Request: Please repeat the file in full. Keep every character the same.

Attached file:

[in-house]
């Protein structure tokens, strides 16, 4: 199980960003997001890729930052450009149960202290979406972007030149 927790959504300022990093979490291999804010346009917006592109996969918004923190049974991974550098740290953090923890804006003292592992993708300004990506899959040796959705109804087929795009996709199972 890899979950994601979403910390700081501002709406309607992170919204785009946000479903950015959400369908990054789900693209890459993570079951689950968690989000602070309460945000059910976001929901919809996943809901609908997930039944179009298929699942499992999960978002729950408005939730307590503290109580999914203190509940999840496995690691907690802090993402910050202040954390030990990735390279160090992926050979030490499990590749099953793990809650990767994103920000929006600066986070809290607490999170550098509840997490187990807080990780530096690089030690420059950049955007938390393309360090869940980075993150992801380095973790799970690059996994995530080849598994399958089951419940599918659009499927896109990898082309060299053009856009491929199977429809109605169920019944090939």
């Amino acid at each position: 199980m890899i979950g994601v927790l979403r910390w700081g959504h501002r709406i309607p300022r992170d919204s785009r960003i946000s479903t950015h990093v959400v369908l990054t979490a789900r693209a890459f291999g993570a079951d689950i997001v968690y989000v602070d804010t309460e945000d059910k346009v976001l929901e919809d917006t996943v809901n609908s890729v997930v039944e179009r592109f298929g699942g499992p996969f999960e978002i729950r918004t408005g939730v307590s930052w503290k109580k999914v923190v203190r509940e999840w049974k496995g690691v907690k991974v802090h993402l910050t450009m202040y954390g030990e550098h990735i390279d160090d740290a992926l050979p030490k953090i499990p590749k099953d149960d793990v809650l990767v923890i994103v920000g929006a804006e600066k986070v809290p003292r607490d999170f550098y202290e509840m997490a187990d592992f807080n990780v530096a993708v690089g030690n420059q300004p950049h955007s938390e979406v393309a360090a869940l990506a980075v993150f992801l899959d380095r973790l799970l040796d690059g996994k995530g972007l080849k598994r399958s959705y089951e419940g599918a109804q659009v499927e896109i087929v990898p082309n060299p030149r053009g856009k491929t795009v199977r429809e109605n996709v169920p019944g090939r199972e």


[in-house]
């Protein structure tokens, strides 16, 4: 199980960003997001890729930052450009149960202290979406972007030149 927790959504300022990093979490291999804010346009917006592109996969918004923190049974991974550098740290953090923890804006003292592992993708300004990506899959040796959705109804087929795009996709199972 890899979950994601979403910390700081501002709406309607992170919204785009946000479903950015959400369908990054789900693209890459993570079951689950968690989000602070309460945000059910976001929901919809996943809901609908997930039944179009298929699942499992999960978002729950408005939730307590503290109580999914203190509940999840496995690691907690802090993402910050202040954390030990990735390279160090992926050979030490499990590749099953793990809650990767994103920000929006600066986070809290607490999170550098509840997490187990807080990780530096690089030690420059950049955007938390393309360090869940980075993150992801380095973790799970690059996994995530080849598994399958089951419940599918659009499927896109990898082309060299053009856009491929199977429809109605169920019944090939």
């Amino acid at each position: 199980m890899i979950g994601v927790l979403r910390w700081g959504h501002r709406i309607p300022r992170d919204s785009r960003i946000s479903t950015h990093v959400v369908l990054t979490a789900r693209a890459f291999g993570a079951d689950i997001v968690y989000v602070d804010t309460e945000d059910k346009v976001l929901e919809d917006t996943v809901n609908s890729v997930v039944e179009r592109f298929g699942g499992p996969f999960e978002i729950r918004t408005g939730v307590s930052w503290k109580k999914v923190v203190r509940e999840w049974k496995g690691v907690k991974v802090h993402l910050t450009m202040y954390g030990e550098h990735i390279d160090d740290a992926l050979p030490k953090i499990p590749k099953d149960d793990v809650l990767v923890i994103v920000g929006a804006e600066k986070v809290p003292r607490d999170f550098y202290e509840m997490a187990d592992f807080n990780v530096a993708v690089g030690n420059q300004p950049h955007s938390e979406v393309a360090a869940l990506a980075v993150f992801l899959d380095r973790l799970l040796d690059g996994k995530g972007l080849k598994r399958s959705y089951e419940g599918a109804q659009v499927e896109i087929v990898p082309n060299p030149r053009g856009k491929t795009v199977r429809e109605n996709v169920p019944g090939r199972e």